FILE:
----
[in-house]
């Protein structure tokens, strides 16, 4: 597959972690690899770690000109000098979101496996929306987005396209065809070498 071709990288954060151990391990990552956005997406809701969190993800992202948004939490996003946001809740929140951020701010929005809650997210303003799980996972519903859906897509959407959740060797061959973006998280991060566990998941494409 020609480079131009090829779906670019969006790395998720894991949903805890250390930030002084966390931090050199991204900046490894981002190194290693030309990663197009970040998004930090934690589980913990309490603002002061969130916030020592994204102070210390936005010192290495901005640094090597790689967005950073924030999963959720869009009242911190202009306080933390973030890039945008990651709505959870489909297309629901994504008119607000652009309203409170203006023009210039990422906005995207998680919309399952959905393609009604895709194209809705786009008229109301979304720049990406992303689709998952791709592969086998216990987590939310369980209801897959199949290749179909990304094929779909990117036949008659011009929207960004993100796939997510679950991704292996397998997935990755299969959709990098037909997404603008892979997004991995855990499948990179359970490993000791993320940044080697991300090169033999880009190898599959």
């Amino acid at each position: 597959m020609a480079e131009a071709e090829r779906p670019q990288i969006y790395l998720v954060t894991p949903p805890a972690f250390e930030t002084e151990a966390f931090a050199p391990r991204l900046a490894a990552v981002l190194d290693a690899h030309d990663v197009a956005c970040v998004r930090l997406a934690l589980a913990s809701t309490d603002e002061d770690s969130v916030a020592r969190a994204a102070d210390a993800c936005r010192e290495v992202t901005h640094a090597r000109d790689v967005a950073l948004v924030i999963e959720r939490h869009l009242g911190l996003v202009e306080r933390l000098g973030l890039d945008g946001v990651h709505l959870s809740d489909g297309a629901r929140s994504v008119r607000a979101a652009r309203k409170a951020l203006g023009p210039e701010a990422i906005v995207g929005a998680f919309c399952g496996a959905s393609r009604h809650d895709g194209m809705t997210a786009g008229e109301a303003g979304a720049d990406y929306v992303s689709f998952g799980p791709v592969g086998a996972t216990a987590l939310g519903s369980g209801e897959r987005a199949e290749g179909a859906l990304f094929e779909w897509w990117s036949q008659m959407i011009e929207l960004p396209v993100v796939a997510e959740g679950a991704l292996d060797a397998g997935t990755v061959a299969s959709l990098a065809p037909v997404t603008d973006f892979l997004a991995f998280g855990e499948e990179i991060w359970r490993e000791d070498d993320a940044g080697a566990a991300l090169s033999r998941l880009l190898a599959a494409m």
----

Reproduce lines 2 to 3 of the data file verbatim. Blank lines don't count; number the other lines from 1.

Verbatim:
């Protein structure tokens, strides 16, 4: 597959972690690899770690000109000098979101496996929306987005396209065809070498 071709990288954060151990391990990552956005997406809701969190993800992202948004939490996003946001809740929140951020701010929005809650997210303003799980996972519903859906897509959407959740060797061959973006998280991060566990998941494409 020609480079131009090829779906670019969006790395998720894991949903805890250390930030002084966390931090050199991204900046490894981002190194290693030309990663197009970040998004930090934690589980913990309490603002002061969130916030020592994204102070210390936005010192290495901005640094090597790689967005950073924030999963959720869009009242911190202009306080933390973030890039945008990651709505959870489909297309629901994504008119607000652009309203409170203006023009210039990422906005995207998680919309399952959905393609009604895709194209809705786009008229109301979304720049990406992303689709998952791709592969086998216990987590939310369980209801897959199949290749179909990304094929779909990117036949008659011009929207960004993100796939997510679950991704292996397998997935990755299969959709990098037909997404603008892979997004991995855990499948990179359970490993000791993320940044080697991300090169033999880009190898599959």
């Amino acid at each position: 597959m020609a480079e131009a071709e090829r779906p670019q990288i969006y790395l998720v954060t894991p949903p805890a972690f250390e930030t002084e151990a966390f931090a050199p391990r991204l900046a490894a990552v981002l190194d290693a690899h030309d990663v197009a956005c970040v998004r930090l997406a934690l589980a913990s809701t309490d603002e002061d770690s969130v916030a020592r969190a994204a102070d210390a993800c936005r010192e290495v992202t901005h640094a090597r000109d790689v967005a950073l948004v924030i999963e959720r939490h869009l009242g911190l996003v202009e306080r933390l000098g973030l890039d945008g946001v990651h709505l959870s809740d489909g297309a629901r929140s994504v008119r607000a979101a652009r309203k409170a951020l203006g023009p210039e701010a990422i906005v995207g929005a998680f919309c399952g496996a959905s393609r009604h809650d895709g194209m809705t997210a786009g008229e109301a303003g979304a720049d990406y929306v992303s689709f998952g799980p791709v592969g086998a996972t216990a987590l939310g519903s369980g209801e897959r987005a199949e290749g179909a859906l990304f094929e779909w897509w990117s036949q008659m959407i011009e929207l960004p396209v993100v796939a997510e959740g679950a991704l292996d060797a397998g997935t990755v061959a299969s959709l990098a065809p037909v997404t603008d973006f892979l997004a991995f998280g855990e499948e990179i991060w359970r490993e000791d070498d993320a940044g080697a566990a991300l090169s033999r998941l880009l190898a599959a494409m």